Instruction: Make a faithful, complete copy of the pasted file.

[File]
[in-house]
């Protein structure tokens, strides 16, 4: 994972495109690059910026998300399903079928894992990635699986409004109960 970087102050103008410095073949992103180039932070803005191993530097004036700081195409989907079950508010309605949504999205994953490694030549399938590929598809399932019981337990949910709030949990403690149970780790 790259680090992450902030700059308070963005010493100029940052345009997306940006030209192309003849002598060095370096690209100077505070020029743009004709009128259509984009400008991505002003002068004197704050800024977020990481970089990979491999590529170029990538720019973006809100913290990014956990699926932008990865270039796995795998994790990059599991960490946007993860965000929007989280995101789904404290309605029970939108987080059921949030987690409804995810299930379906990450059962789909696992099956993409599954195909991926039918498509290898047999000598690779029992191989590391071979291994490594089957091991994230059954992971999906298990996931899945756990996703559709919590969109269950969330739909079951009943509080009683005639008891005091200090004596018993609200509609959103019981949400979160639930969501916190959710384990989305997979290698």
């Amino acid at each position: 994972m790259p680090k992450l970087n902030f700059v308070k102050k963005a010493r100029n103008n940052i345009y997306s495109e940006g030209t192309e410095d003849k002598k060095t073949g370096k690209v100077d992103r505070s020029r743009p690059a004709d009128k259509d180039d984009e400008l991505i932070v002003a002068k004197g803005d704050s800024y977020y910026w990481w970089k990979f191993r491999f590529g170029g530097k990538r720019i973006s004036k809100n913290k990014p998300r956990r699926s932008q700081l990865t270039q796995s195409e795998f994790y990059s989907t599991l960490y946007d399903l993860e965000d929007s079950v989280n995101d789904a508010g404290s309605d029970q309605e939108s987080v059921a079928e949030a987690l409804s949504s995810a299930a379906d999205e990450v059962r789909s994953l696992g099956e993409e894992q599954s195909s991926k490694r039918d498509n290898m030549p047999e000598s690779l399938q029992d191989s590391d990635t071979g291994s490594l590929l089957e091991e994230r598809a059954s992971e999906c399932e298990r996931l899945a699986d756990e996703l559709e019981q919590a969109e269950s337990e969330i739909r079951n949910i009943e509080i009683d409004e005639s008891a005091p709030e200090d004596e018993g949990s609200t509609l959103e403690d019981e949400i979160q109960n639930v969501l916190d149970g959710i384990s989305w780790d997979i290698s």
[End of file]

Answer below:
[in-house]
């Protein structure tokens, strides 16, 4: 994972495109690059910026998300399903079928894992990635699986409004109960 970087102050103008410095073949992103180039932070803005191993530097004036700081195409989907079950508010309605949504999205994953490694030549399938590929598809399932019981337990949910709030949990403690149970780790 790259680090992450902030700059308070963005010493100029940052345009997306940006030209192309003849002598060095370096690209100077505070020029743009004709009128259509984009400008991505002003002068004197704050800024977020990481970089990979491999590529170029990538720019973006809100913290990014956990699926932008990865270039796995795998994790990059599991960490946007993860965000929007989280995101789904404290309605029970939108987080059921949030987690409804995810299930379906990450059962789909696992099956993409599954195909991926039918498509290898047999000598690779029992191989590391071979291994490594089957091991994230059954992971999906298990996931899945756990996703559709919590969109269950969330739909079951009943509080009683005639008891005091200090004596018993609200509609959103019981949400979160639930969501916190959710384990989305997979290698």
């Amino acid at each position: 994972m790259p680090k992450l970087n902030f700059v308070k102050k963005a010493r100029n103008n940052i345009y997306s495109e940006g030209t192309e410095d003849k002598k060095t073949g370096k690209v100077d992103r505070s020029r743009p690059a004709d009128k259509d180039d984009e400008l991505i932070v002003a002068k004197g803005d704050s800024y977020y910026w990481w970089k990979f191993r491999f590529g170029g530097k990538r720019i973006s004036k809100n913290k990014p998300r956990r699926s932008q700081l990865t270039q796995s195409e795998f994790y990059s989907t599991l960490y946007d399903l993860e965000d929007s079950v989280n995101d789904a508010g404290s309605d029970q309605e939108s987080v059921a079928e949030a987690l409804s949504s995810a299930a379906d999205e990450v059962r789909s994953l696992g099956e993409e894992q599954s195909s991926k490694r039918d498509n290898m030549p047999e000598s690779l399938q029992d191989s590391d990635t071979g291994s490594l590929l089957e091991e994230r598809a059954s992971e999906c399932e298990r996931l899945a699986d756990e996703l559709e019981q919590a969109e269950s337990e969330i739909r079951n949910i009943e509080i009683d409004e005639s008891a005091p709030e200090d004596e018993g949990s609200t509609l959103e403690d019981e949400i979160q109960n639930v969501l916190d149970g959710i384990s989305w780790d997979i290698s």